Muftic: How racial and ethnic hatred destroys nations and their people
Donald Trump’s once implied tolerance of white nationalist support and his many hints of sympathy for them are now explicit.
Trump revealed that dark corner of his mind in the bright light of his post-Charlottesville tweets and public statements. These events have reminded me of my personal lifelong quest to understand why people of civilized and educated nations act out hatred of fellow citizens, unmindful that it would lead to the destruction of their own homelands. If the history of Nazi Germany and the tragedy of Bosnia are not sufficient lessons of where this can lead, heaven help our country.
I am optimistic that America is taking a different course because of the growing number of Republican leaders and corporate America CEOs who called out Trump for giving the KKK and neo-Nazis the same moral equivalence as those who opposed them. Others, from clergy to the military Joint Chiefs reaffirmed their condemnation of racial hatred. Sheer numbers of those marching overwhelmingly peacefully against hate in Boston Saturday further relegates those hate groups to a fringe that uses terrorist tactics to inflate their influence.
My 1958-1959 junior year abroad was spent in an occupied post war Berlin where shrapnel scarred remains of buildings were separated by empty spaces of rubble. I had many conversations with Germans as I tried to understand how Nazis came to power and the Holocaust happened. I met my future husband, a refugee from another destroyed, Nazi invaded country, Yugoslavia. From him I got personal insights into a family experiences and views. On spring break, I toured his country, the first of many visits. Yugoslavia was not only a battleground between Nazi forces and the resistance, there was an ethnic war, as well. The subsequent Communist government of dictator Marshal Tito kept the lid on simmering ethnic hatred until after his death the 1990s Balkan wars broke out. I was a close hand witness of the times leading up to that conflict and the aftermath. The Balkan’s economic recovery from communism was set back years. The former Yugoslavia is now broken up into several small countries.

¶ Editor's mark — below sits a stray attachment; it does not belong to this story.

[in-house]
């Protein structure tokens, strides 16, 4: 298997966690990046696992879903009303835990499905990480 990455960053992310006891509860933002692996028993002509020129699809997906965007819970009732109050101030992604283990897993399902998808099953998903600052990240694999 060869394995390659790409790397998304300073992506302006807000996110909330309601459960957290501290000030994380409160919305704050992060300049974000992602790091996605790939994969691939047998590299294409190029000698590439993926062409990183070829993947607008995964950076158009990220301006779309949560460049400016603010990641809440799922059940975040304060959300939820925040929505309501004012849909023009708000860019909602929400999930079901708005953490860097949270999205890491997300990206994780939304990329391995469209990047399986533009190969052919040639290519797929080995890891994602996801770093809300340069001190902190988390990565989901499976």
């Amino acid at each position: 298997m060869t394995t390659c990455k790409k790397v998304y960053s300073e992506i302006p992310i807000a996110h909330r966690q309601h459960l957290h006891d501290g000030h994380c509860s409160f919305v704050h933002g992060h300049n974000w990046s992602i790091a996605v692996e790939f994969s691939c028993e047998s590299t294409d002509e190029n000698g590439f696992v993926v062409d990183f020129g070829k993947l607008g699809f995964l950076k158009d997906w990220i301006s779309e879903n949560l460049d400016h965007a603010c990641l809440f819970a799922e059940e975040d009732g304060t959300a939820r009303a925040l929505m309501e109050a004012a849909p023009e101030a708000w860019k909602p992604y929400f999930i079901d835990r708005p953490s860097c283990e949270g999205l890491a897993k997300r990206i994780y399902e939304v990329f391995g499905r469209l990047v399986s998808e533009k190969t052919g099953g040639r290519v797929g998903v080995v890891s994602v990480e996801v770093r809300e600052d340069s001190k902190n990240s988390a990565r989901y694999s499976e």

What I did find from Berlin to the Balkans is that political leaders rose to power by appealing to many of their countrymen’s long time hatred of those of a different faith or ethnicity leaders hyped blame on these “others” as the reason for individual and national failure. They struck a responsive chord with large numbers of their population who felt victimized and others who believed in those same leaders who promised to solve their economic malaise and chose to turn their backs on the rest.
I see those same elements of blame and victimization in the United States in recent polls. In one study 45 percent of Trump voters, felt they were being more discriminated against than were minorities. Those in Trump’s own administration have whispered to reporters, while expressing dismay in his post Charlottesville comments, they would stick with Trump because he has promised tax and regulatory reform and economic growth. Likewise, recent polls show Republicans are standing by their man.
An icon of the results of ethnic hatred is one of those fragments of Yugoslavia: Bosnia. During my frequent visits to Bosnia I have seen what happened when ethnic hatred erupted into ethnic cleansing. Bosnia is now the poorest country in Europe with a government paralyzed by ethnic groups still not working out their differences, but fortunately working within a nominal framework of democracy.
When I see white supremacists chanting “take back America,” which means ridding America of all who are not white Christians or subjugating them to white rulers, I get sick to my stomach. I know how that can end.
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